1. Economic advancement by building the capacity of TVET personnel: Develop TVET personnel with competences relevant to Thailand 4.0, enhance training deliveries for TVET personnel and students, develop curricula and establish cooperation in developing TVET personnel capacities.
  1. Equal opportunity and access to vocational education: Ensure equal access to quality TVET education for all through adequate infrastructure and a data base system.
  1. Environmentally friendly TVET: Encourage environmental awareness as part of TVET education.
  1. Reforming and enhancing the management of Vocational Education: Develop the vocational management system and network, while developing a quality assurance system.

The figure below illustrates how the OVEC operational strategy, the MOE operational strategy, the National Education Plan and the NESD plan link back to the 20-year National Strategy (Please view the table below). The detailed projects and action plan of the OVEC and MOE are not included in this Country Profile as when preparing their annual budgets, each ministry and governmental entity is obliged to submit their annual action plan on activities for the next government budget year.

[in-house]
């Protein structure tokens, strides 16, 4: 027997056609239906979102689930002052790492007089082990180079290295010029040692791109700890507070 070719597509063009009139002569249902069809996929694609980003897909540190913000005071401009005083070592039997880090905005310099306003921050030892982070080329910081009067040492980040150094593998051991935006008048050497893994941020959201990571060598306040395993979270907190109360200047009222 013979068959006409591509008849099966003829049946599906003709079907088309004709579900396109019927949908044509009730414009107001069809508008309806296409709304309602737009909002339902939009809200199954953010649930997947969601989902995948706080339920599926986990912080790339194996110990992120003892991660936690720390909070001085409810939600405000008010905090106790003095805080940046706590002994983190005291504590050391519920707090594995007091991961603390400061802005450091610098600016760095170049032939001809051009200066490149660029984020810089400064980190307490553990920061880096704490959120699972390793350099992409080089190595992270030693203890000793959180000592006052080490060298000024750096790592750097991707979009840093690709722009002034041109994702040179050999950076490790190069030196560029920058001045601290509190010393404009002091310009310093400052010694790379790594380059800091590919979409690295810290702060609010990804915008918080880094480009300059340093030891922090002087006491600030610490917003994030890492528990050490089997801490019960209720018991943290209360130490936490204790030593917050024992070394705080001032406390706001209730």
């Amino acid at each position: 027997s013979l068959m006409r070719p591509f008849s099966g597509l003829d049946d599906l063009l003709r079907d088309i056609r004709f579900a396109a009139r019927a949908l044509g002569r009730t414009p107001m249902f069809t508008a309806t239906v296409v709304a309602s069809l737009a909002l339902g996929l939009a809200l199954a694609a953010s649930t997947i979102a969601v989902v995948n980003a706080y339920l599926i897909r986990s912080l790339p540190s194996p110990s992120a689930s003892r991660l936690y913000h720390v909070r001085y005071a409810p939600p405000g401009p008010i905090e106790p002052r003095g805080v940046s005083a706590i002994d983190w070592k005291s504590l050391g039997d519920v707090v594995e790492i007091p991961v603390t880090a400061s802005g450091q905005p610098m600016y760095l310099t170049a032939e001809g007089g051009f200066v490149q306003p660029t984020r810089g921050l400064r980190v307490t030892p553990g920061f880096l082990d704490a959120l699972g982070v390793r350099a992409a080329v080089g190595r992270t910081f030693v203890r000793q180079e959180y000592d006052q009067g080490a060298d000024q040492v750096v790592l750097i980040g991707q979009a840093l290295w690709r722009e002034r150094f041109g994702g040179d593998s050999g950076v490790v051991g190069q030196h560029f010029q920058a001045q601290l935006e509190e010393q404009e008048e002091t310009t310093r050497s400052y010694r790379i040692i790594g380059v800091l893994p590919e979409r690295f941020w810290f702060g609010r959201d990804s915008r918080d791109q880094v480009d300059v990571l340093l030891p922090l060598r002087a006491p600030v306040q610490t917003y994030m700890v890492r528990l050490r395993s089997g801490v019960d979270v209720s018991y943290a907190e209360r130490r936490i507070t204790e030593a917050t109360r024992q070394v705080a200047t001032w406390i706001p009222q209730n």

The detail of activities planned to be executed by both MOE and OVEC will have major or minor changes from year to year, but the linkages to the strategy objective set out in the MOE and OVEC operational strategy and the linkages to the National Strategy 20 Years and additional plans will not differ.

It can therefore be concluded that TVET in Thailand operates in accordance with the broader framework determined by the MOE and as dictated by the national objectives stated in the National Strategy, the NESD Plan and the National Education Plan.

Linkages to the National Strategy 20 Years and additional plans

National Strategy 20 Years (2018-2037)

NESDP

National Education Plan

MOE Operational Strategy

OVEC Operational Strategy

 

 

 

Strategy on competitive advantage

  • Enhance human resources development
  • Enhance sustainable economic competition
  • Reduce social inequalities
  • Strengthen Thailand’s competitiveness through the development of human resources and research
  • Human resources development and promotion of life-long
    learning
  • Equal access to education
  • Development of educational curriculum and evaluation mechanisms
  • Development of teachers and educational officers with the needs of the country
  • Development of human resources in accordance with the requirements of the country
  • Expansion of access to education and life-long learning